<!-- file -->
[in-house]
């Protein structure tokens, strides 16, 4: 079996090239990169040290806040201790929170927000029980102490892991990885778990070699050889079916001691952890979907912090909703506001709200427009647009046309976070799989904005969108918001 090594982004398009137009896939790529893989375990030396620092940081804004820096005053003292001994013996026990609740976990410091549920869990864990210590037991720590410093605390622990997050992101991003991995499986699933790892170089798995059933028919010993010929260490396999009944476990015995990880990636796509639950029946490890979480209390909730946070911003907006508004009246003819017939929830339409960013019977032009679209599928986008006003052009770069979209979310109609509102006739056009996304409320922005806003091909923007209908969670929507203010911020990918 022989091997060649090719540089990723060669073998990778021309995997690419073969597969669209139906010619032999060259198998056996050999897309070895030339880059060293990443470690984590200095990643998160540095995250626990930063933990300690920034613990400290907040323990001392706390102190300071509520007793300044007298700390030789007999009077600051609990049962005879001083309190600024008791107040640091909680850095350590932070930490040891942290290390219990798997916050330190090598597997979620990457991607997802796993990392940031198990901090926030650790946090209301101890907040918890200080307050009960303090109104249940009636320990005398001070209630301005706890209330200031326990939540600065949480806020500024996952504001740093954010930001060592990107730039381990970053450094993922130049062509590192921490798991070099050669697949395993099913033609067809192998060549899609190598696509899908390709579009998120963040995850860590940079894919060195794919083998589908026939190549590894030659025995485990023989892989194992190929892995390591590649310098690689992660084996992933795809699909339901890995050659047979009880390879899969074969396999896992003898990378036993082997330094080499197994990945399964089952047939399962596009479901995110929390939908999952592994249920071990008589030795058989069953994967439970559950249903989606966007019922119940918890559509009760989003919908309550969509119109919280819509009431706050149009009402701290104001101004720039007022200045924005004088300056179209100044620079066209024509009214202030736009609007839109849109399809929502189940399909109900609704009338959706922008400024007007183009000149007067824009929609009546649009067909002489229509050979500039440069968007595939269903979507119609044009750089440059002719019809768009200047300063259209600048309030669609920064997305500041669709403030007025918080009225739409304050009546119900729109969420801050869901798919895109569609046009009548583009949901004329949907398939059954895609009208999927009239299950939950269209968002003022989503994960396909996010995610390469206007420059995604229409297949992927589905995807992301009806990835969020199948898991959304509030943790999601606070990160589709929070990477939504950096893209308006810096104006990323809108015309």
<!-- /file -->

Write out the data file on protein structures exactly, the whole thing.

[in-house]
């Protein structure tokens, strides 16, 4: 079996090239990169040290806040201790929170927000029980102490892991990885778990070699050889079916001691952890979907912090909703506001709200427009647009046309976070799989904005969108918001 090594982004398009137009896939790529893989375990030396620092940081804004820096005053003292001994013996026990609740976990410091549920869990864990210590037991720590410093605390622990997050992101991003991995499986699933790892170089798995059933028919010993010929260490396999009944476990015995990880990636796509639950029946490890979480209390909730946070911003907006508004009246003819017939929830339409960013019977032009679209599928986008006003052009770069979209979310109609509102006739056009996304409320922005806003091909923007209908969670929507203010911020990918 022989091997060649090719540089990723060669073998990778021309995997690419073969597969669209139906010619032999060259198998056996050999897309070895030339880059060293990443470690984590200095990643998160540095995250626990930063933990300690920034613990400290907040323990001392706390102190300071509520007793300044007298700390030789007999009077600051609990049962005879001083309190600024008791107040640091909680850095350590932070930490040891942290290390219990798997916050330190090598597997979620990457991607997802796993990392940031198990901090926030650790946090209301101890907040918890200080307050009960303090109104249940009636320990005398001070209630301005706890209330200031326990939540600065949480806020500024996952504001740093954010930001060592990107730039381990970053450094993922130049062509590192921490798991070099050669697949395993099913033609067809192998060549899609190598696509899908390709579009998120963040995850860590940079894919060195794919083998589908026939190549590894030659025995485990023989892989194992190929892995390591590649310098690689992660084996992933795809699909339901890995050659047979009880390879899969074969396999896992003898990378036993082997330094080499197994990945399964089952047939399962596009479901995110929390939908999952592994249920071990008589030795058989069953994967439970559950249903989606966007019922119940918890559509009760989003919908309550969509119109919280819509009431706050149009009402701290104001101004720039007022200045924005004088300056179209100044620079066209024509009214202030736009609007839109849109399809929502189940399909109900609704009338959706922008400024007007183009000149007067824009929609009546649009067909002489229509050979500039440069968007595939269903979507119609044009750089440059002719019809768009200047300063259209600048309030669609920064997305500041669709403030007025918080009225739409304050009546119900729109969420801050869901798919895109569609046009009548583009949901004329949907398939059954895609009208999927009239299950939950269209968002003022989503994960396909996010995610390469206007420059995604229409297949992927589905995807992301009806990835969020199948898991959304509030943790999601606070990160589709929070990477939504950096893209308006810096104006990323809108015309």